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By Steven Bailey, Business Assurance Director

The new revenue recognition standard became effective for nonpublic entities on January 1, 2019, yet many companies still find themselves struggling with how to apply it. The standard was issued by the Financial Accounting Standards Board (FASB) and can be found within Accounting Standards Codification (ASC) 606, Revenue from Contracts with Customers. The struggle is understandable as ASC 606 is considered by many to be one of the most far-reaching pronouncements issued by the FASB in recent memory, and the five-step process prescribed by the new standard for use in evaluating customer contracts is a completely different lens through which management must become accustomed to viewing revenue recognition.

Construction contractors are particularly impacted by this new standard as companies in this industry frequently execute contracts that may span multiple years, include multiple goods and services to be delivered that have been bundled into one contract, and often can include provisions that impact the amount of consideration ultimately received. Further, it is not uncommon for the scope of a contract to evolve over time based on the changing needs and wants of the customer, often significantly. In this article, we present five common issues in adopting ASC 606 that we have encountered in assisting our clients through implementation of the new standard.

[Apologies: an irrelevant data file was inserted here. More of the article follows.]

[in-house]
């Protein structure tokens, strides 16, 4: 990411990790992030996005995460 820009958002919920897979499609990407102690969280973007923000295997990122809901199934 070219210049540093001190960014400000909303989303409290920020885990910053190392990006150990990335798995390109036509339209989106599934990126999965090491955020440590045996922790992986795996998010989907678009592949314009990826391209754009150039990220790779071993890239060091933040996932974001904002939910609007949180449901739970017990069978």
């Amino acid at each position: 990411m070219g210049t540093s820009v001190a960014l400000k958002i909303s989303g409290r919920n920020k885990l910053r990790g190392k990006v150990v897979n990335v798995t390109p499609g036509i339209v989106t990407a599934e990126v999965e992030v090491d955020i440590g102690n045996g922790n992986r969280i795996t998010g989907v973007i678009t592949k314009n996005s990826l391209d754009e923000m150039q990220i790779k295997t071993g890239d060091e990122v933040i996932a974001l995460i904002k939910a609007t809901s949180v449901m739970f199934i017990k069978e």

Common Issue #1: One performance obligation or multiple?

Construction contracts may include provisions for multiple goods and services to be delivered over the course of the contract. These deliverables need to be evaluated by management to determine whether they should be accounted for as separate performance obligations or as a single unit. A deliverable becomes a separate performance obligation when it is considered to be “distinct” from other goods and services promised in the contract. To be considered distinct, the additional goods and services must have utility to the customer on a standalone basis (that is, they can benefit from the additional goods and services on their own) and the goods and services must be separately identifiable from other promises in the contract. This evaluation can require significant management judgment, and certain contractors will likely be impacted more than others.

For example, contracts including goods and services, such as design / build or engineering, procurement and construction may be more likely to have multiple performance obligations that are distinct from one another.

Common Issue #2: Series of distinct goods and services?

It is not uncommon for contracts to provide for the construction of a series of otherwise distinct goods and services that are substantially the same. If the performance obligations included in the series meet the criteria set forth by ASC 606, they would be accounted for as a single performance obligation. To qualify as a series, each distinct good or service must:

  • a. Be a performance obligation satisfied over time; and
  • b. Use the same measure of progress toward satisfaction of each performance obligation (e.g., cost-to-cost)

For example, assume a contractor has secured a contract with a university to construct four dormitory buildings to house students. The plans for each building are nearly identical, allowing the construction process to be highly standardized. This scenario would likely meet the criteria set forth above and would be accounted for as one performance obligation, as opposed to four.